How to Destroy Your Brand in 48 Hours
Another web giant joins the ranks of soon-to-be dead services.
Step 1: Create a freemium service used by millions of people.
Step 2: Pick the wrong horse in the race.
Step 3: Start to lose market share to newer services that embrace better design and features.
Step 4: Continue losing market share. Despite this, don’t make your product any easier to use.
Step 5: Realize tech giants are moving into your space pretty aggressively.
Step 6: Panic. Hard.
Step 7: Make a desperate move to increase your service’s monetization. Bury this in a terms of service update.
Step 8: Break the crap out the service that brought users to you in the first place. But offer to spare them unless users pay a far higher-than-normal market rate for it. Jeopardize the livelihoods of thousands of your customers. This ensures everyone is unhappy. Oh, and make sure to retroactively break how your users have used your service across the web for a decade, damaging billions of web pages.
Step 9: Wonder what went wrong when your audience base implodes.
Step 10: Who cares, you have a golden parachute. Retire to your cabin in Aspen.
When Breaking User Trust Harms the Web
The steps above refer to Photobucket’s recent decision to limit external site embeds of their images. I’m sure offering this service on a free basis for users is expensive for them. They serve millions — if not billions — of image embeds every month.
And if they were a smaller service, choosing to turn off this functionality for free users wouldn’t matter as much.
But Photobucket is a giant — or, at least, it was. Now it’s a relic of a different era of the web. Like many of the sites from that time, such as MySpace, it wasn’t able to update its service or business model to adapt to the changing web.
Surely, Photobucket executives are panicking about how to squeeze more money out of users. And for some reason, the decision they made was to charge $399 per year. This is for the privilege of continuing to use what had been free (or had been included in less expensive plans).
Essentially, they said, “Hey, trust us with your images! Use us for your blog, your website, and forum posts! Let us serve your images all over the web.”
And users did trust them — hundreds of millions of them. Anyone who used the social web in the mid 2000s saw Photobucket images. Storage wasn’t cheap yet, so Photobucket’s novel solution was embraced by the web.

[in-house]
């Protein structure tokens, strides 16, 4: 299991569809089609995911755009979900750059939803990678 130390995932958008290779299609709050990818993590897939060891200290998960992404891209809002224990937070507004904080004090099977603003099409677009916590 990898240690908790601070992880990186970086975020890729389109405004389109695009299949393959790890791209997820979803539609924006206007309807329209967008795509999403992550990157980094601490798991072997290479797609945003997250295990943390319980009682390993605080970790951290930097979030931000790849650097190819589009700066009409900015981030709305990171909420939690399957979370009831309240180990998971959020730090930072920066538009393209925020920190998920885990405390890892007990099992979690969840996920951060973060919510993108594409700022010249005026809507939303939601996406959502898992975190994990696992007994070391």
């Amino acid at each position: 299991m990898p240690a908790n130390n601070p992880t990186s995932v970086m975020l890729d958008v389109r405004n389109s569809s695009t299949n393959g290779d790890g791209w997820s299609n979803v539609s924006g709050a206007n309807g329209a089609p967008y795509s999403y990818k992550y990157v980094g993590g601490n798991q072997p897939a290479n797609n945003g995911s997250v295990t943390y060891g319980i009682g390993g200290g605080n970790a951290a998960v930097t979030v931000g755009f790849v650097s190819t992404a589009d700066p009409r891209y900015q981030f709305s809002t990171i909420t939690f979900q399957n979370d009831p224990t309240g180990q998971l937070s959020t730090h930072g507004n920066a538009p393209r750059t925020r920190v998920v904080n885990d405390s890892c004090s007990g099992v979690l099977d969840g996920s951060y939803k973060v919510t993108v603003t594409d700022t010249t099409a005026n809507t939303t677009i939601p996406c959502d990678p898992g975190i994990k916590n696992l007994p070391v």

We, the users, trusted Photobucket. And with this move, Photobucket betrayed that trust.
Users are equating Photobucket’s change (which came without warning) to extortion or ransom. Here’s a particularly damning comment from a paying Photobucket user:
This wouldn’t be so bad if Photobucket weren’t as massive, didn’t serve as many images to as many websites. Or maybe, if Photobucket had given a few months of notice and chosen a more reasonable fee, users would have reacted better.
But as it is, Photobucket will get a few affluent users to pay the $399 in the short-term. Long-term growth is likely an impossibility (unless there’s a major apology and about-face). The company will die. People will lose their jobs. Some executives will get rich.
And billions of embedded images will stop working forever.
If the executives making this decision could anticipate user reaction, then they’re probably counting on the company’s death. They’re trying to grab a last payout before liquidating or letting it slowly run its course.
If the decision makers didn’t see this kind or reaction coming, then it’s a lesson in hubris for the rest of us. When our success keeps us from fully understanding the average user, we need to either reconnect or step down.
Maybe the view from the top is different. But from down here, as a lowly content strategist, it seems pretty awful. Breaking a big chunk of the web you helped build so you can cash out feels anti-social.
At least the rest of us get to learn a great lesson along the way.
(Want examples of companies who successfully convert users from free to paid? Check out Spotify, Mailchimp, and Freshbooks. I personally use paid versions of each of those. I’m glad to pay a reasonable monthly fee in exchange for the value they bring me.)
Matt Hall is a full-stack content strategist working in education and tech. He’s worked with some of the world’s biggest tech brands and newest startups. Want help bringing a better class of content to your brand? Get in touch.
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